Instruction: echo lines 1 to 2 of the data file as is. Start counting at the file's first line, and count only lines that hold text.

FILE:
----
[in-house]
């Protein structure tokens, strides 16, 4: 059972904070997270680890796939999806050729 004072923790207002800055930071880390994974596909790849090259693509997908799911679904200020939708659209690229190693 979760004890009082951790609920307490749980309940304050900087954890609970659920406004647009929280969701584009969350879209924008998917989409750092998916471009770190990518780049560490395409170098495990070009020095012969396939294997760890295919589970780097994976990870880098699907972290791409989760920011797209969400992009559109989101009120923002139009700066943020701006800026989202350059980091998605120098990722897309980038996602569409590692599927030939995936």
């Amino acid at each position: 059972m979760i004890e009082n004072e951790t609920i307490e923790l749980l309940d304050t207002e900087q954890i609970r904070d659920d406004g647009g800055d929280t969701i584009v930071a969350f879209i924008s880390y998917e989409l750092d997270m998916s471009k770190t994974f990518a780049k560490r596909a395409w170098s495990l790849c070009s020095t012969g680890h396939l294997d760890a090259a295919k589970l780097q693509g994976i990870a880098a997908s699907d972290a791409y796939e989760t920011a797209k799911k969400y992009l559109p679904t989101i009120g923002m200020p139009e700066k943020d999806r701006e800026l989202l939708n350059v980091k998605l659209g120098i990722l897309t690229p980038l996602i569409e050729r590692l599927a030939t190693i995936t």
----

[in-house]
């Protein structure tokens, strides 16, 4: 059972904070997270680890796939999806050729 004072923790207002800055930071880390994974596909790849090259693509997908799911679904200020939708659209690229190693 979760004890009082951790609920307490749980309940304050900087954890609970659920406004647009929280969701584009969350879209924008998917989409750092998916471009770190990518780049560490395409170098495990070009020095012969396939294997760890295919589970780097994976990870880098699907972290791409989760920011797209969400992009559109989101009120923002139009700066943020701006800026989202350059980091998605120098990722897309980038996602569409590692599927030939995936």